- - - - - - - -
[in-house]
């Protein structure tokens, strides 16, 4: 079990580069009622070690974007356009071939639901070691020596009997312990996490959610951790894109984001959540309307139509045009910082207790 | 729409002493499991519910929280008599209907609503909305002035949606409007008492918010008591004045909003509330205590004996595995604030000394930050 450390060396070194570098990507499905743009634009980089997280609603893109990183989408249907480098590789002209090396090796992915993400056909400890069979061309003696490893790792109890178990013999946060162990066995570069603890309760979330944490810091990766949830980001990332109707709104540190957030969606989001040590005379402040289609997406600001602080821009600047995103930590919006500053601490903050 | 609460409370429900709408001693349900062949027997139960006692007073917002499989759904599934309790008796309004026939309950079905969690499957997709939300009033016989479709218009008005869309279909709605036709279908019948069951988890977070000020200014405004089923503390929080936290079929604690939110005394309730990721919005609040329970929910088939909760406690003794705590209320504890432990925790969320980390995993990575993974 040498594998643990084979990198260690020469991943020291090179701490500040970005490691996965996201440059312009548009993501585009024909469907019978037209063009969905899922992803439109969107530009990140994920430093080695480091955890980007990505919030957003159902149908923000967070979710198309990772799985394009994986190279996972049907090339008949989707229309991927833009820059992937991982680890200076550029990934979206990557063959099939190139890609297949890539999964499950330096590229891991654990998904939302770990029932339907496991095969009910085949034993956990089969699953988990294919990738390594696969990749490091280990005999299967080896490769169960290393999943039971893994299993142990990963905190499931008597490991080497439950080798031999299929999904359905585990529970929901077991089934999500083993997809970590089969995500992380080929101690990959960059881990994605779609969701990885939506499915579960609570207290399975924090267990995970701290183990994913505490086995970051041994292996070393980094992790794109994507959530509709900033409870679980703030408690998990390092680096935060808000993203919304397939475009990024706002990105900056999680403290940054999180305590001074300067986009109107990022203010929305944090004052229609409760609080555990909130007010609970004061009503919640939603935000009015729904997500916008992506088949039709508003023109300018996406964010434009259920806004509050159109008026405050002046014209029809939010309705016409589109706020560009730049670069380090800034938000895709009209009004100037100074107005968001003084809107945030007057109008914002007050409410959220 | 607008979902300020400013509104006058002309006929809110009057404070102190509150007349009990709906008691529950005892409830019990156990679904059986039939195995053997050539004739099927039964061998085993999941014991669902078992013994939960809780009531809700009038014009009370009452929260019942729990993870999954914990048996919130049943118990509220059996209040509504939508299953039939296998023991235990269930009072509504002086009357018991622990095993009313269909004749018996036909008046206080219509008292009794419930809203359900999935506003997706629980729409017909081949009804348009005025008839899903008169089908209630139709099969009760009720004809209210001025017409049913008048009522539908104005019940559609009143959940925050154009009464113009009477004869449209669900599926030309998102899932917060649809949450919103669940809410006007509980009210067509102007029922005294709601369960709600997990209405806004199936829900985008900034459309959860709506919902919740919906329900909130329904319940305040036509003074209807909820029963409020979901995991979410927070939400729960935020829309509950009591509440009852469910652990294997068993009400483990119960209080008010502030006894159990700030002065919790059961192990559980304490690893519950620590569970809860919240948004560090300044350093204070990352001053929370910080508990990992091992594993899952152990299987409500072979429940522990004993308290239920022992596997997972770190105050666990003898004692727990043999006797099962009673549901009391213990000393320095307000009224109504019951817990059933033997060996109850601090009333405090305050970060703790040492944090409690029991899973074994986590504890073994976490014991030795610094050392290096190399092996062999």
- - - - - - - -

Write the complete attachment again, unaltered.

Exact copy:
[in-house]
């Protein structure tokens, strides 16, 4: 079990580069009622070690974007356009071939639901070691020596009997312990996490959610951790894109984001959540309307139509045009910082207790 | 729409002493499991519910929280008599209907609503909305002035949606409007008492918010008591004045909003509330205590004996595995604030000394930050 450390060396070194570098990507499905743009634009980089997280609603893109990183989408249907480098590789002209090396090796992915993400056909400890069979061309003696490893790792109890178990013999946060162990066995570069603890309760979330944490810091990766949830980001990332109707709104540190957030969606989001040590005379402040289609997406600001602080821009600047995103930590919006500053601490903050 | 609460409370429900709408001693349900062949027997139960006692007073917002499989759904599934309790008796309004026939309950079905969690499957997709939300009033016989479709218009008005869309279909709605036709279908019948069951988890977070000020200014405004089923503390929080936290079929604690939110005394309730990721919005609040329970929910088939909760406690003794705590209320504890432990925790969320980390995993990575993974 040498594998643990084979990198260690020469991943020291090179701490500040970005490691996965996201440059312009548009993501585009024909469907019978037209063009969905899922992803439109969107530009990140994920430093080695480091955890980007990505919030957003159902149908923000967070979710198309990772799985394009994986190279996972049907090339008949989707229309991927833009820059992937991982680890200076550029990934979206990557063959099939190139890609297949890539999964499950330096590229891991654990998904939302770990029932339907496991095969009910085949034993956990089969699953988990294919990738390594696969990749490091280990005999299967080896490769169960290393999943039971893994299993142990990963905190499931008597490991080497439950080798031999299929999904359905585990529970929901077991089934999500083993997809970590089969995500992380080929101690990959960059881990994605779609969701990885939506499915579960609570207290399975924090267990995970701290183990994913505490086995970051041994292996070393980094992790794109994507959530509709900033409870679980703030408690998990390092680096935060808000993203919304397939475009990024706002990105900056999680403290940054999180305590001074300067986009109107990022203010929305944090004052229609409760609080555990909130007010609970004061009503919640939603935000009015729904997500916008992506088949039709508003023109300018996406964010434009259920806004509050159109008026405050002046014209029809939010309705016409589109706020560009730049670069380090800034938000895709009209009004100037100074107005968001003084809107945030007057109008914002007050409410959220 | 607008979902300020400013509104006058002309006929809110009057404070102190509150007349009990709906008691529950005892409830019990156990679904059986039939195995053997050539004739099927039964061998085993999941014991669902078992013994939960809780009531809700009038014009009370009452929260019942729990993870999954914990048996919130049943118990509220059996209040509504939508299953039939296998023991235990269930009072509504002086009357018991622990095993009313269909004749018996036909008046206080219509008292009794419930809203359900999935506003997706629980729409017909081949009804348009005025008839899903008169089908209630139709099969009760009720004809209210001025017409049913008048009522539908104005019940559609009143959940925050154009009464113009009477004869449209669900599926030309998102899932917060649809949450919103669940809410006007509980009210067509102007029922005294709601369960709600997990209405806004199936829900985008900034459309959860709506919902919740919906329900909130329904319940305040036509003074209807909820029963409020979901995991979410927070939400729960935020829309509950009591509440009852469910652990294997068993009400483990119960209080008010502030006894159990700030002065919790059961192990559980304490690893519950620590569970809860919240948004560090300044350093204070990352001053929370910080508990990992091992594993899952152990299987409500072979429940522990004993308290239920022992596997997972770190105050666990003898004692727990043999006797099962009673549901009391213990000393320095307000009224109504019951817990059933033997060996109850601090009333405090305050970060703790040492944090409690029991899973074994986590504890073994976490014991030795610094050392290096190399092996062999």